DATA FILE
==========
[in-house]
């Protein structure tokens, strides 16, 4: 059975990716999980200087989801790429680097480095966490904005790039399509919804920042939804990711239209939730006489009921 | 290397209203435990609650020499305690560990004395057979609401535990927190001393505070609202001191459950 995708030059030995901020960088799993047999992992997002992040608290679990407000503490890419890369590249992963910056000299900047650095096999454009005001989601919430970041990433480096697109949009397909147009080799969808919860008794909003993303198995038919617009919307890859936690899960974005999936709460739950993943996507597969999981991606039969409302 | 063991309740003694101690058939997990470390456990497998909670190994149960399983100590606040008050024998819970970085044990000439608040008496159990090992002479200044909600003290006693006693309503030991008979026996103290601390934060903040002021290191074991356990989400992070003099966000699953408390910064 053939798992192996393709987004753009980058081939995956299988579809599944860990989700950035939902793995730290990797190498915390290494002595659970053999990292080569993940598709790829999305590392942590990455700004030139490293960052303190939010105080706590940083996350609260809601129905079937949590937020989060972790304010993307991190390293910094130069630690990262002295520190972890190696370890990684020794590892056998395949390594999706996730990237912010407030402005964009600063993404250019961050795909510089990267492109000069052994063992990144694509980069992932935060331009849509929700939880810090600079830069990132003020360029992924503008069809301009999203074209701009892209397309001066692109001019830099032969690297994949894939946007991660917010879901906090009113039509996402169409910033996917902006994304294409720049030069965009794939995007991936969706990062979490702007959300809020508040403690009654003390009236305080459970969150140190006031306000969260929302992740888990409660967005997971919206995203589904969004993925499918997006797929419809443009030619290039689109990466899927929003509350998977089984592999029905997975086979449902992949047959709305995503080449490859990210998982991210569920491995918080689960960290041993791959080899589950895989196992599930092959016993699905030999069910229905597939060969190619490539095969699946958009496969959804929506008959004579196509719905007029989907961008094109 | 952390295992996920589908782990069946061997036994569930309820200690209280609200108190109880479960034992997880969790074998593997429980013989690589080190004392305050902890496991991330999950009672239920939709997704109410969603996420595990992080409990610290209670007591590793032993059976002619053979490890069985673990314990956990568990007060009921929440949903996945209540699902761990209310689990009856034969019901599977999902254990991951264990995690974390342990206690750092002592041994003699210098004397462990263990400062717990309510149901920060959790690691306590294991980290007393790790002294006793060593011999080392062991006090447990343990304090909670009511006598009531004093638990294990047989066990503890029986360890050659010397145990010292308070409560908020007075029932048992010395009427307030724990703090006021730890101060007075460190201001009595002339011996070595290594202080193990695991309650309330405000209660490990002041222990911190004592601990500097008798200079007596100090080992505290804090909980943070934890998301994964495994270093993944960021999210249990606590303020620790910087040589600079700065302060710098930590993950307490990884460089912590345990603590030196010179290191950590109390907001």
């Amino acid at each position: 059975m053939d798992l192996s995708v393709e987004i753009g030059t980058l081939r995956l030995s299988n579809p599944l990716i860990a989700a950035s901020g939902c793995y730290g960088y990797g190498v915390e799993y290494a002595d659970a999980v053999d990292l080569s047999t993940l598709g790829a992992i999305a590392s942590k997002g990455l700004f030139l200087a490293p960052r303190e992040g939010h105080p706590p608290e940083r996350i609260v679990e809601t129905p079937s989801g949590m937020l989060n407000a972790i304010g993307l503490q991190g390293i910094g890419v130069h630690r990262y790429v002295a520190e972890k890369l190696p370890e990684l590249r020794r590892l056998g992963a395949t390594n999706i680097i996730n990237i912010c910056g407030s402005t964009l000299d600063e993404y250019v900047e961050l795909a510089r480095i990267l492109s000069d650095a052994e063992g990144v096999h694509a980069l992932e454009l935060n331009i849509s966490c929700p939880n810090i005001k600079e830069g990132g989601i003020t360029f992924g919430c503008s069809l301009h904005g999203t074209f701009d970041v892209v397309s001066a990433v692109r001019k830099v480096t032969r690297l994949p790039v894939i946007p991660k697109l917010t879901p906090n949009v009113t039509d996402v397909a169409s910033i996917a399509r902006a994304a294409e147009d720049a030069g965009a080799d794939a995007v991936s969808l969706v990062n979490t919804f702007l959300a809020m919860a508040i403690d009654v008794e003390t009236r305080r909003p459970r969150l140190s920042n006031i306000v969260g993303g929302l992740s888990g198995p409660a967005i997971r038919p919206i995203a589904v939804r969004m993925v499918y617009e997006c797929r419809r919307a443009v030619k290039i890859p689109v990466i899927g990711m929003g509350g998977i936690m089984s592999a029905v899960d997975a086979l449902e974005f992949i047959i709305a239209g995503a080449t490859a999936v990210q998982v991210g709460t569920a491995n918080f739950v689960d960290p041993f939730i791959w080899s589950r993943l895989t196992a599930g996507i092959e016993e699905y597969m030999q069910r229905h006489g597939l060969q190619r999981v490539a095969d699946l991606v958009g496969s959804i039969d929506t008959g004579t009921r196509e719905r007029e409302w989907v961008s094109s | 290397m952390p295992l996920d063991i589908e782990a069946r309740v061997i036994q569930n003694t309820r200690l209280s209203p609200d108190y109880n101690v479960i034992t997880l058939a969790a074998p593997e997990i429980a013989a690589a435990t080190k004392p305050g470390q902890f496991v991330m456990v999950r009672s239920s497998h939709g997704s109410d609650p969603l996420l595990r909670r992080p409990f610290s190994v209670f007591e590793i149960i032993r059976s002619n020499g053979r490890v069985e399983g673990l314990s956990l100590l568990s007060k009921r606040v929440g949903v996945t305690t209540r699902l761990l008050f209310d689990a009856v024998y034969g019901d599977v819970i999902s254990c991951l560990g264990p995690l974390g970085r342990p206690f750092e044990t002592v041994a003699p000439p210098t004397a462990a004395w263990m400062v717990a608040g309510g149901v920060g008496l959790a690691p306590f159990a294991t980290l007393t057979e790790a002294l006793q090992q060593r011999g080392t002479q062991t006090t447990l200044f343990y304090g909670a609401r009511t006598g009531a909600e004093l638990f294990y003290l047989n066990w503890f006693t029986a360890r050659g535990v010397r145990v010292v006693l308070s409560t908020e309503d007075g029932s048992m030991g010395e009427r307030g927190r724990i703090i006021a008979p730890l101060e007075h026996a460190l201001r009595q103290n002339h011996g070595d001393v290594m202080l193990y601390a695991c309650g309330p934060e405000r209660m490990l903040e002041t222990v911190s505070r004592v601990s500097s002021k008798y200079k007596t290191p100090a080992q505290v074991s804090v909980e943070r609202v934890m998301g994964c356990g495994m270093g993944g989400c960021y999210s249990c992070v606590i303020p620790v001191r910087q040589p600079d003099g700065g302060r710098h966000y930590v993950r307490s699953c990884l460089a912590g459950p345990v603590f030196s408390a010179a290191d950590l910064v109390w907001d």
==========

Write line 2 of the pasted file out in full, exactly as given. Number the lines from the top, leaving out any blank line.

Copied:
């Protein structure tokens, strides 16, 4: 059975990716999980200087989801790429680097480095966490904005790039399509919804920042939804990711239209939730006489009921 | 290397209203435990609650020499305690560990004395057979609401535990927190001393505070609202001191459950 995708030059030995901020960088799993047999992992997002992040608290679990407000503490890419890369590249992963910056000299900047650095096999454009005001989601919430970041990433480096697109949009397909147009080799969808919860008794909003993303198995038919617009919307890859936690899960974005999936709460739950993943996507597969999981991606039969409302 | 063991309740003694101690058939997990470390456990497998909670190994149960399983100590606040008050024998819970970085044990000439608040008496159990090992002479200044909600003290006693006693309503030991008979026996103290601390934060903040002021290191074991356990989400992070003099966000699953408390910064 053939798992192996393709987004753009980058081939995956299988579809599944860990989700950035939902793995730290990797190498915390290494002595659970053999990292080569993940598709790829999305590392942590990455700004030139490293960052303190939010105080706590940083996350609260809601129905079937949590937020989060972790304010993307991190390293910094130069630690990262002295520190972890190696370890990684020794590892056998395949390594999706996730990237912010407030402005964009600063993404250019961050795909510089990267492109000069052994063992990144694509980069992932935060331009849509929700939880810090600079830069990132003020360029992924503008069809301009999203074209701009892209397309001066692109001019830099032969690297994949894939946007991660917010879901906090009113039509996402169409910033996917902006994304294409720049030069965009794939995007991936969706990062979490702007959300809020508040403690009654003390009236305080459970969150140190006031306000969260929302992740888990409660967005997971919206995203589904969004993925499918997006797929419809443009030619290039689109990466899927929003509350998977089984592999029905997975086979449902992949047959709305995503080449490859990210998982991210569920491995918080689960960290041993791959080899589950895989196992599930092959016993699905030999069910229905597939060969190619490539095969699946958009496969959804929506008959004579196509719905007029989907961008094109 | 952390295992996920589908782990069946061997036994569930309820200690209280609200108190109880479960034992997880969790074998593997429980013989690589080190004392305050902890496991991330999950009672239920939709997704109410969603996420595990992080409990610290209670007591590793032993059976002619053979490890069985673990314990956990568990007060009921929440949903996945209540699902761990209310689990009856034969019901599977999902254990991951264990995690974390342990206690750092002592041994003699210098004397462990263990400062717990309510149901920060959790690691306590294991980290007393790790002294006793060593011999080392062991006090447990343990304090909670009511006598009531004093638990294990047989066990503890029986360890050659010397145990010292308070409560908020007075029932048992010395009427307030724990703090006021730890101060007075460190201001009595002339011996070595290594202080193990695991309650309330405000209660490990002041222990911190004592601990500097008798200079007596100090080992505290804090909980943070934890998301994964495994270093993944960021999210249990606590303020620790910087040589600079700065302060710098930590993950307490990884460089912590345990603590030196010179290191950590109390907001």